We have to relearn how to use our minds—not the mental faculties but the thoughts. We have to relearn how to eat—not the use of utensils but how much to consume. We have to relearn how to socialize—not to network for future jobs but to give people space.

We have to discipline our daily deeds. As John Cassian rightly saw them, what we nowadays call spiritual disciplines are practices for a community to reform its way of life together—the thoughts, attitudes, habits, practices, and behavior of individuals, and the general lifestyle or way of living of the community. These practices are for a community as it interacts in healthy and harmonious ways in shared spaces.

Kyle David Bennett, Practices of Love: Spiritual Disciplines for the Life of the World, Baker Publishing Group, 2017, pp. 20-21.

Doing the Work Before the Work

In his highly insightful work, Inside Job, Stephen W. Smith provides an important analogy about the importance of spiritually preparing ourselves for the adversity and challenges that come with success in the world:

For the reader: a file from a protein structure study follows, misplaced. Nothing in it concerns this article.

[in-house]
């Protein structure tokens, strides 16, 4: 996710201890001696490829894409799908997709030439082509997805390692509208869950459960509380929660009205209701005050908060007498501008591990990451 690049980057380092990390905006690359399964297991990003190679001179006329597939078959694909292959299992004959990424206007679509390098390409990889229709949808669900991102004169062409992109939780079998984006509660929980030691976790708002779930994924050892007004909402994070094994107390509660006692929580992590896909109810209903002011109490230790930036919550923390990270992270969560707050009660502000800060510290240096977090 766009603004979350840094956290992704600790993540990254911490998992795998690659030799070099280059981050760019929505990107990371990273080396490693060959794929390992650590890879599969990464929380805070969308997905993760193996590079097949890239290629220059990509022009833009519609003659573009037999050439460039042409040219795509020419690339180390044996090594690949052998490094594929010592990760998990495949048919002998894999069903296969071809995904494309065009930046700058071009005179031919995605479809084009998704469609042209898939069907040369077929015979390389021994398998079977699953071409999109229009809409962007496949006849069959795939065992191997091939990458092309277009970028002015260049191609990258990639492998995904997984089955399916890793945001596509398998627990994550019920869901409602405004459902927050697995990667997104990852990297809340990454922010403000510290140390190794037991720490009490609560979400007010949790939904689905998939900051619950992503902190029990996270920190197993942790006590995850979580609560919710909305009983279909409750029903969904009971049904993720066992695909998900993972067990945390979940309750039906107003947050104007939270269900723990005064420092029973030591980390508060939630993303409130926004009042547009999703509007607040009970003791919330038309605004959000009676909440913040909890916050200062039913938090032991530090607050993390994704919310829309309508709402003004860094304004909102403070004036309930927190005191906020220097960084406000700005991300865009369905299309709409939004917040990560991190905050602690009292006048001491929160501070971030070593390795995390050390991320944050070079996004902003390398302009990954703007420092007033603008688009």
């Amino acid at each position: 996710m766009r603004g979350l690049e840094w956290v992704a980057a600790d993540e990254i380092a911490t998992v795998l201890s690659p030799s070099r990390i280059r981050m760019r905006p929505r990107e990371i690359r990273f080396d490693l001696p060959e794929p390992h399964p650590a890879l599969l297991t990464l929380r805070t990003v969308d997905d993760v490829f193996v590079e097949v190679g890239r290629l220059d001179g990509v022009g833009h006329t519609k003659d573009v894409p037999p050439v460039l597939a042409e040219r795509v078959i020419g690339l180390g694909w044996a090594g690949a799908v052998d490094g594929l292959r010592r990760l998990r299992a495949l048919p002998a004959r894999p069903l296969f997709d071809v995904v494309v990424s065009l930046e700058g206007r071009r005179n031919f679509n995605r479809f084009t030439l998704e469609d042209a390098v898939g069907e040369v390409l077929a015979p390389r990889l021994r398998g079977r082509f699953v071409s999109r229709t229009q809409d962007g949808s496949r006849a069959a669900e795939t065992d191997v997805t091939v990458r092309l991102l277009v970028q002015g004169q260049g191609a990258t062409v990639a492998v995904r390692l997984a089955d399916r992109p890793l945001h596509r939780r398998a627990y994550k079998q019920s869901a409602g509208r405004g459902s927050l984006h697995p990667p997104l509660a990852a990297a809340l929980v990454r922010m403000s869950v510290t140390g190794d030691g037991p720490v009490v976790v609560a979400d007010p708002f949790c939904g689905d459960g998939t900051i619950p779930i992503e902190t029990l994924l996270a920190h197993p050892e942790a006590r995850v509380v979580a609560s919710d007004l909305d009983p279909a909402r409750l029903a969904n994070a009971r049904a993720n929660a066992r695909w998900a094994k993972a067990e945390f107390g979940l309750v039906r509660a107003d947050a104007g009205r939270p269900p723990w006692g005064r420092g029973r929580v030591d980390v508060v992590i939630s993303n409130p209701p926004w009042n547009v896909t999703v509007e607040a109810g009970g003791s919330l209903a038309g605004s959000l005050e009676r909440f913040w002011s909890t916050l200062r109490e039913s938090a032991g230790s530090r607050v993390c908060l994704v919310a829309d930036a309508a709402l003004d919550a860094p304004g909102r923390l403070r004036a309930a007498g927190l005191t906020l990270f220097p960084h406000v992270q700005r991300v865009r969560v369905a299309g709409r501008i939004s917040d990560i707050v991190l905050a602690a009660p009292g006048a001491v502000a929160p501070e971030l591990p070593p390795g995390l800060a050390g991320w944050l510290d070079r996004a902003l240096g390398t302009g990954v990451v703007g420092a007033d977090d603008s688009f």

Long ago a Chinese man began his career making bell stands for the huge bronze bells that hung in Buddhist temples. This man became prized and celebrated for making the best, most elaborate and enduring bell stands in the entire region. No other person could make the bell stands with such strength and beauty.

His reputation grew vast and his skill was in high demand. One day the celebrated woodcarver was asked, “Please tell us the secret of your success!” He replied: Long before I start making and carving the bell stand, I go into the forest to do the work before the work.

I look at all of the hundreds of trees to find the ideal tree—already formed by God to become a bell stand. I look for the boughs of the tree to be massive, strong and already shaped. It takes a long time to find the right tree. But without doing the work before the work, I could not do what I have accomplished.